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  • In the extreme east a number of streams flow eastward into the Paraguay, the largest of which is the Otuquis; their channels are partly hidden in swamps and lagoons.
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  • There is a trade route across the plains from Santa Cruz de la Sierra to Puerto Suarez, on the Paraguay, and the Bolivian government contracted in 1908 for a railway between these two points (about 497 m.) but the traffic is inconsiderable.
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  • Expeditions to the Brazilian frontier or to the Chiquitos missions are fitted out here, and it is the objective point for expeditions entering Bolivia from Matto Grosso, Brazil, and Paraguay.
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  • In 1741 he issued the bull Immensa pastorum principis, demanding more humane treatment for the Indians of Brazil and Paraguay, and in the bulls Ex quo singulari (1742) and Omnium sollicitudinum (1744) he rebuked the missionary methods of the Jesuits in accommodating their message to the heathen usages of the Chinese and of the natives of Malabar.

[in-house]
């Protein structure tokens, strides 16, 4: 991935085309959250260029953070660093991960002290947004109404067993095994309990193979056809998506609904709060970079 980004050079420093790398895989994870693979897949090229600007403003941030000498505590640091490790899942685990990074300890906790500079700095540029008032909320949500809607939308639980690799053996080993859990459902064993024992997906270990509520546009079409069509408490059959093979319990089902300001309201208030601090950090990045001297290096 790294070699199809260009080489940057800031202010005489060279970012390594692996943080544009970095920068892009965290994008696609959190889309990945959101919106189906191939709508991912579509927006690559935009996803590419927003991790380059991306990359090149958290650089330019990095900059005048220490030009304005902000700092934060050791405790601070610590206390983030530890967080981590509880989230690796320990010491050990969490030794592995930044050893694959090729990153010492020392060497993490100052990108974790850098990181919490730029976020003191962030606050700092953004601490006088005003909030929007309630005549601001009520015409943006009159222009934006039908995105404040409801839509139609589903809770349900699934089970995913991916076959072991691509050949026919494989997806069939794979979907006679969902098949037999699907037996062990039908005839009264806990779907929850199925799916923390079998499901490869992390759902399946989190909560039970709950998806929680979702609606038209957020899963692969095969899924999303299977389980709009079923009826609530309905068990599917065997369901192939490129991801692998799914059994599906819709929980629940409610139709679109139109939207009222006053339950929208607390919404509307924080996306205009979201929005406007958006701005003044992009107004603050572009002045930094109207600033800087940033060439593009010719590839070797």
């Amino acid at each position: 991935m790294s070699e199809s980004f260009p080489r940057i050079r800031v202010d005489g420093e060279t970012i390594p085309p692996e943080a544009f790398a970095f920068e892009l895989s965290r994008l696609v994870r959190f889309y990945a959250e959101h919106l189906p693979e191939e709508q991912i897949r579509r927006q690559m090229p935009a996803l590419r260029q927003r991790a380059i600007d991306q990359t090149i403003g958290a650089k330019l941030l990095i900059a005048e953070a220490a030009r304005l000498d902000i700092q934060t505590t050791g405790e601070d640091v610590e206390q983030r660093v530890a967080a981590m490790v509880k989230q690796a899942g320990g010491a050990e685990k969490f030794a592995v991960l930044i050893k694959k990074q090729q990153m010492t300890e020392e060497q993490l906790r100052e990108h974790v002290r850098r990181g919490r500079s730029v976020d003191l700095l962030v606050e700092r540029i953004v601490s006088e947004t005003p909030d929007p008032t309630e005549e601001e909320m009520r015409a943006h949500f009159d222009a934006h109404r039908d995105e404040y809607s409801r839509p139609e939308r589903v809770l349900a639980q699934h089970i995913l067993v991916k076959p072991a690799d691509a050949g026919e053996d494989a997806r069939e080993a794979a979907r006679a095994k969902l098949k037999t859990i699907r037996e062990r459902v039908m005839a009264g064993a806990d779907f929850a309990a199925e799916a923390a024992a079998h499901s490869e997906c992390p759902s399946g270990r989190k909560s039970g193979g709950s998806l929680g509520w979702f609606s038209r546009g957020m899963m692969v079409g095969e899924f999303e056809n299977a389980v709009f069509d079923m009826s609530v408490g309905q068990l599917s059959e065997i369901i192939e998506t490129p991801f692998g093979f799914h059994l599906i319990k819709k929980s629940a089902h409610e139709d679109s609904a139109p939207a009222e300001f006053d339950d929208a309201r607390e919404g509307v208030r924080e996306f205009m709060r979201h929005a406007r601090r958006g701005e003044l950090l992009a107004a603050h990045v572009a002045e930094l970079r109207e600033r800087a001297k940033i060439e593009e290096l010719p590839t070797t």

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  • This bird inhabits the lagoons and swamps of Paraguay and Southern Brazil, where it is called " Chaja " or " Chaka," and is smaller than the preceding, wanting its " horn," but having its head furnished with a dependent crest of feathers; while the plumage is grey.
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  • Both of these streams have their headwaters almost in contact with those of the river Paraguay.
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  • The Grande is a river of enormous length, rising in a great valley of the Andes between the important cities of Sucre and Cochabamba, and having its upper waters in close touch with those of the Pilcomayo branch of the river Paraguay.
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  • CAPUCHIN MONKEY, the English name of a tropical American monkey scientifically known as Cebus capucinus; the plural, capuchins, is extended to embrace all the numerous species of the same genus, whose range extends from Nicaragua to Paraguay.
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  • americana is known to extend from Paraguay and, southern Brazil through the La Plata region to an uncertain distance in Patagonia, R.
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  • In the red coati, ranging from Surinam to Paraguay, the tail is marked with from seven to nine broad fulvous or rufous rings, alternating with black ones, and tipped with black.
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  • Dobrizhofer, a missionary in Paraguay (1717-1791), learned that " sorcerers arrogate to themselves the power of changing men into tigers " (Eng.